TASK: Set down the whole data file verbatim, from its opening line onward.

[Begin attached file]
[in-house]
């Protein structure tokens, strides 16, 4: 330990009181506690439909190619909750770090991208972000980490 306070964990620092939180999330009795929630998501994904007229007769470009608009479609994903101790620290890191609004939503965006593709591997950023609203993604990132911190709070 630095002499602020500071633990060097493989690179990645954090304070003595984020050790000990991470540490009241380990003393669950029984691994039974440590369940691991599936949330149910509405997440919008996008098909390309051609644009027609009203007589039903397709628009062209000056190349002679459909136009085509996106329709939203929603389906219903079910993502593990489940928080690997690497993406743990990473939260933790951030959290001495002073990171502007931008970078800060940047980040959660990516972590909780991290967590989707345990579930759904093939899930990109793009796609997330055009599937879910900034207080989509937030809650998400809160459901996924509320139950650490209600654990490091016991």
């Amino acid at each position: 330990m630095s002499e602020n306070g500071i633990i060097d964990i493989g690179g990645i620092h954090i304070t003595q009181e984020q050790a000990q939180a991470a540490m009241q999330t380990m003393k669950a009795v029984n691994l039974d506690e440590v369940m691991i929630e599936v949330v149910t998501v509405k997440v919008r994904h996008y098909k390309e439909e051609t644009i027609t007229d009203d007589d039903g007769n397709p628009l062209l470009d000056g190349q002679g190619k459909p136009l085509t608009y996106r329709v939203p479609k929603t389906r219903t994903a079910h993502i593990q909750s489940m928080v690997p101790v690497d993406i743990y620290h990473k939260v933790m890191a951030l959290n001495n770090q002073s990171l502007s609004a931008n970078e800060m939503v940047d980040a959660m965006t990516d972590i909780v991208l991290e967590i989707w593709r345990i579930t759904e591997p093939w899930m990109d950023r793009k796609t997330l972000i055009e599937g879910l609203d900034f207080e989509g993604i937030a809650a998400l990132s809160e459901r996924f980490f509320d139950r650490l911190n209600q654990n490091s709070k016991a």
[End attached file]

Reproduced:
[in-house]
């Protein structure tokens, strides 16, 4: 330990009181506690439909190619909750770090991208972000980490 306070964990620092939180999330009795929630998501994904007229007769470009608009479609994903101790620290890191609004939503965006593709591997950023609203993604990132911190709070 630095002499602020500071633990060097493989690179990645954090304070003595984020050790000990991470540490009241380990003393669950029984691994039974440590369940691991599936949330149910509405997440919008996008098909390309051609644009027609009203007589039903397709628009062209000056190349002679459909136009085509996106329709939203929603389906219903079910993502593990489940928080690997690497993406743990990473939260933790951030959290001495002073990171502007931008970078800060940047980040959660990516972590909780991290967590989707345990579930759904093939899930990109793009796609997330055009599937879910900034207080989509937030809650998400809160459901996924509320139950650490209600654990490091016991």
């Amino acid at each position: 330990m630095s002499e602020n306070g500071i633990i060097d964990i493989g690179g990645i620092h954090i304070t003595q009181e984020q050790a000990q939180a991470a540490m009241q999330t380990m003393k669950a009795v029984n691994l039974d506690e440590v369940m691991i929630e599936v949330v149910t998501v509405k997440v919008r994904h996008y098909k390309e439909e051609t644009i027609t007229d009203d007589d039903g007769n397709p628009l062209l470009d000056g190349q002679g190619k459909p136009l085509t608009y996106r329709v939203p479609k929603t389906r219903t994903a079910h993502i593990q909750s489940m928080v690997p101790v690497d993406i743990y620290h990473k939260v933790m890191a951030l959290n001495n770090q002073s990171l502007s609004a931008n970078e800060m939503v940047d980040a959660m965006t990516d972590i909780v991208l991290e967590i989707w593709r345990i579930t759904e591997p093939w899930m990109d950023r793009k796609t997330l972000i055009e599937g879910l609203d900034f207080e989509g993604i937030a809650a998400l990132s809160e459901r996924f980490f509320d139950r650490l911190n209600q654990n490091s709070k016991a």